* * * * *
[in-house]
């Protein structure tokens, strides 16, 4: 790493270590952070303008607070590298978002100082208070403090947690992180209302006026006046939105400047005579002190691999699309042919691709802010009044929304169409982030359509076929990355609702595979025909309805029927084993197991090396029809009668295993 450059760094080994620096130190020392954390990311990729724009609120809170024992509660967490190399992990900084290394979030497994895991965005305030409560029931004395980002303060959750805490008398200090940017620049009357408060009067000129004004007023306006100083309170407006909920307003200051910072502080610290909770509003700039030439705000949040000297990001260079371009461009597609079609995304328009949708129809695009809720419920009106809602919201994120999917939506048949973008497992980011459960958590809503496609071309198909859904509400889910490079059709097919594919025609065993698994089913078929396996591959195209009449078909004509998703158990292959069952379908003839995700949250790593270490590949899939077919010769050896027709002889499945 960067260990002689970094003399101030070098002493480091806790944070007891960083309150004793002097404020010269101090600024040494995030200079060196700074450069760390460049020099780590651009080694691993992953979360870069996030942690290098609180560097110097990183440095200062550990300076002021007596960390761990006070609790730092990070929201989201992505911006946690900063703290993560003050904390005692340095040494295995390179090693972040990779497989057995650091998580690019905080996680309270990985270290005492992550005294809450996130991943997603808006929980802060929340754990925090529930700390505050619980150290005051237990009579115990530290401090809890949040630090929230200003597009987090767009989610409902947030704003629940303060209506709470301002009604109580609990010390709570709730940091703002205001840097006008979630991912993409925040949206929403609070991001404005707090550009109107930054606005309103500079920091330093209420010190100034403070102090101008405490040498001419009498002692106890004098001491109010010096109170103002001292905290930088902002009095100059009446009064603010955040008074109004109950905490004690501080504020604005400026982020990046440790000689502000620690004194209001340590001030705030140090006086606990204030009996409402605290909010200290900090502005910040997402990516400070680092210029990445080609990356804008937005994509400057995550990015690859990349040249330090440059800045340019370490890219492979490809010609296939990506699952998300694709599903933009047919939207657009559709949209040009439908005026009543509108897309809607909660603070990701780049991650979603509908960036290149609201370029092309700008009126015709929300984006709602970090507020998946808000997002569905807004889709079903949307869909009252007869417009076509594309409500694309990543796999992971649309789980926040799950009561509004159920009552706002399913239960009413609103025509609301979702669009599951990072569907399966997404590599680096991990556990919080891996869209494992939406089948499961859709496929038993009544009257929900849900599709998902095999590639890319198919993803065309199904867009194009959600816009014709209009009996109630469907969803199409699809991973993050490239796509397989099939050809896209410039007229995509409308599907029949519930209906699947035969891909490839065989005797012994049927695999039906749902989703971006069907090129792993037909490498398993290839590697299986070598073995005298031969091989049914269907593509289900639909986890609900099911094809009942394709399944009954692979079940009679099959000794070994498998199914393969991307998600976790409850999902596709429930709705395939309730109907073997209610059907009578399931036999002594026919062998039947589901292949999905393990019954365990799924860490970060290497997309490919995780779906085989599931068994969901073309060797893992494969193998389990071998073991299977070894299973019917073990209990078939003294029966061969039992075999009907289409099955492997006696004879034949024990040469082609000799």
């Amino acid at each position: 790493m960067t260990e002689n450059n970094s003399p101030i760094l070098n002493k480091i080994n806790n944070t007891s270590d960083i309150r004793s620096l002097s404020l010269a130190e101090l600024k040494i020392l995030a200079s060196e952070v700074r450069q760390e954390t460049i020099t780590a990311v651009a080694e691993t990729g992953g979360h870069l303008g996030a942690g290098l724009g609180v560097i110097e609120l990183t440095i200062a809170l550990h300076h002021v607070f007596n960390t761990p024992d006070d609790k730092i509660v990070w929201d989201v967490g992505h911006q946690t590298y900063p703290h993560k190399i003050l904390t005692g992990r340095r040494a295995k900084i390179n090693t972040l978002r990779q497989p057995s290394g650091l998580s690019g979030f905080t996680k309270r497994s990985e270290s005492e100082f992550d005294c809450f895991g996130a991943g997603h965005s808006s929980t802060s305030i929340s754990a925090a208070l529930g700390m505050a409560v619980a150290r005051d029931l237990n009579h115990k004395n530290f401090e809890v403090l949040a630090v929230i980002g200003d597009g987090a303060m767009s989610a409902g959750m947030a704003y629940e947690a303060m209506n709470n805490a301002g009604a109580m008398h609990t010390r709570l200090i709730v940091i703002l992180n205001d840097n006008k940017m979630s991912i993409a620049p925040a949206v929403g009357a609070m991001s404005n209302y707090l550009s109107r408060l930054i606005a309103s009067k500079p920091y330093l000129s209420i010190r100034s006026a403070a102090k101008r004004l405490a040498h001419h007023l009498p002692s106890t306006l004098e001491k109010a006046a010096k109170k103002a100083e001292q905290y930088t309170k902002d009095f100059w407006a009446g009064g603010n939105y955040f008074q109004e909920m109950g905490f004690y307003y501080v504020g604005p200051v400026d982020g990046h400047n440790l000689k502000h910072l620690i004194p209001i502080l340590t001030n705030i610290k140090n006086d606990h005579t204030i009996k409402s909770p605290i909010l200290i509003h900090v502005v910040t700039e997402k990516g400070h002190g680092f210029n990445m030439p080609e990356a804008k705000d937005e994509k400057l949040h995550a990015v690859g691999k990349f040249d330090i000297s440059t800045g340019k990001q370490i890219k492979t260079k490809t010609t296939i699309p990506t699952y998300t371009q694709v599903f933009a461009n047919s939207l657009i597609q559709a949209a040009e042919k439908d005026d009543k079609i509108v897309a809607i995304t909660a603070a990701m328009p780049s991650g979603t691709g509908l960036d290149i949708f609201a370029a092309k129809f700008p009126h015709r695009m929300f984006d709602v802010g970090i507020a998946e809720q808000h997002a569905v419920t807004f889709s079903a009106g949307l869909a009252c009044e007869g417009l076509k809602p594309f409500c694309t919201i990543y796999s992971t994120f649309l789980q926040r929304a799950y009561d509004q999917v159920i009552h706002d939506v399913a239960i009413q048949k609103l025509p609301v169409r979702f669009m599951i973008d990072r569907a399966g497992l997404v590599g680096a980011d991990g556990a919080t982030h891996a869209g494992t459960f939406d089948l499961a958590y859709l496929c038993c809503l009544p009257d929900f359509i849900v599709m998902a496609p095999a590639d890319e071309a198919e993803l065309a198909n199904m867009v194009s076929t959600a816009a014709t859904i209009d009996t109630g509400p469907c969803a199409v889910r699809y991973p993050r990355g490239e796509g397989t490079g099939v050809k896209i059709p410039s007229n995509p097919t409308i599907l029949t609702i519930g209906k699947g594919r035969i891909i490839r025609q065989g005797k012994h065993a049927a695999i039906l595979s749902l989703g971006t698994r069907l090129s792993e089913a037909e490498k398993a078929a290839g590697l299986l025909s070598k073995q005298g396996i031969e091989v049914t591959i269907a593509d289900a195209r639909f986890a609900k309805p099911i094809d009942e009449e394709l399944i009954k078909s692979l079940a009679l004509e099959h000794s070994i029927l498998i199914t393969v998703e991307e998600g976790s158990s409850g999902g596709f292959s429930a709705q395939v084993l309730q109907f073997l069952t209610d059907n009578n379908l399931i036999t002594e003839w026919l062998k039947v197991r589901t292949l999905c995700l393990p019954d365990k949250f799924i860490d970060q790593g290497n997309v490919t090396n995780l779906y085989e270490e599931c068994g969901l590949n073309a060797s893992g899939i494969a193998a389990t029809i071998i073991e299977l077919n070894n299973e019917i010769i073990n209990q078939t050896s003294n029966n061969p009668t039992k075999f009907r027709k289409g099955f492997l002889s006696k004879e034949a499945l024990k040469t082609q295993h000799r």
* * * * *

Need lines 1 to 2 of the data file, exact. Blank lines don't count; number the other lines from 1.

[in-house]
């Protein structure tokens, strides 16, 4: 790493270590952070303008607070590298978002100082208070403090947690992180209302006026006046939105400047005579002190691999699309042919691709802010009044929304169409982030359509076929990355609702595979025909309805029927084993197991090396029809009668295993 450059760094080994620096130190020392954390990311990729724009609120809170024992509660967490190399992990900084290394979030497994895991965005305030409560029931004395980002303060959750805490008398200090940017620049009357408060009067000129004004007023306006100083309170407006909920307003200051910072502080610290909770509003700039030439705000949040000297990001260079371009461009597609079609995304328009949708129809695009809720419920009106809602919201994120999917939506048949973008497992980011459960958590809503496609071309198909859904509400889910490079059709097919594919025609065993698994089913078929396996591959195209009449078909004509998703158990292959069952379908003839995700949250790593270490590949899939077919010769050896027709002889499945 960067260990002689970094003399101030070098002493480091806790944070007891960083309150004793002097404020010269101090600024040494995030200079060196700074450069760390460049020099780590651009080694691993992953979360870069996030942690290098609180560097110097990183440095200062550990300076002021007596960390761990006070609790730092990070929201989201992505911006946690900063703290993560003050904390005692340095040494295995390179090693972040990779497989057995650091998580690019905080996680309270990985270290005492992550005294809450996130991943997603808006929980802060929340754990925090529930700390505050619980150290005051237990009579115990530290401090809890949040630090929230200003597009987090767009989610409902947030704003629940303060209506709470301002009604109580609990010390709570709730940091703002205001840097006008979630991912993409925040949206929403609070991001404005707090550009109107930054606005309103500079920091330093209420010190100034403070102090101008405490040498001419009498002692106890004098001491109010010096109170103002001292905290930088902002009095100059009446009064603010955040008074109004109950905490004690501080504020604005400026982020990046440790000689502000620690004194209001340590001030705030140090006086606990204030009996409402605290909010200290900090502005910040997402990516400070680092210029990445080609990356804008937005994509400057995550990015690859990349040249330090440059800045340019370490890219492979490809010609296939990506699952998300694709599903933009047919939207657009559709949209040009439908005026009543509108897309809607909660603070990701780049991650979603509908960036290149609201370029092309700008009126015709929300984006709602970090507020998946808000997002569905807004889709079903949307869909009252007869417009076509594309409500694309990543796999992971649309789980926040799950009561509004159920009552706002399913239960009413609103025509609301979702669009599951990072569907399966997404590599680096991990556990919080891996869209494992939406089948499961859709496929038993009544009257929900849900599709998902095999590639890319198919993803065309199904867009194009959600816009014709209009009996109630469907969803199409699809991973993050490239796509397989099939050809896209410039007229995509409308599907029949519930209906699947035969891909490839065989005797012994049927695999039906749902989703971006069907090129792993037909490498398993290839590697299986070598073995005298031969091989049914269907593509289900639909986890609900099911094809009942394709399944009954692979079940009679099959000794070994498998199914393969991307998600976790409850999902596709429930709705395939309730109907073997209610059907009578399931036999002594026919062998039947589901292949999905393990019954365990799924860490970060290497997309490919995780779906085989599931068994969901073309060797893992494969193998389990071998073991299977070894299973019917073990209990078939003294029966061969039992075999009907289409099955492997006696004879034949024990040469082609000799």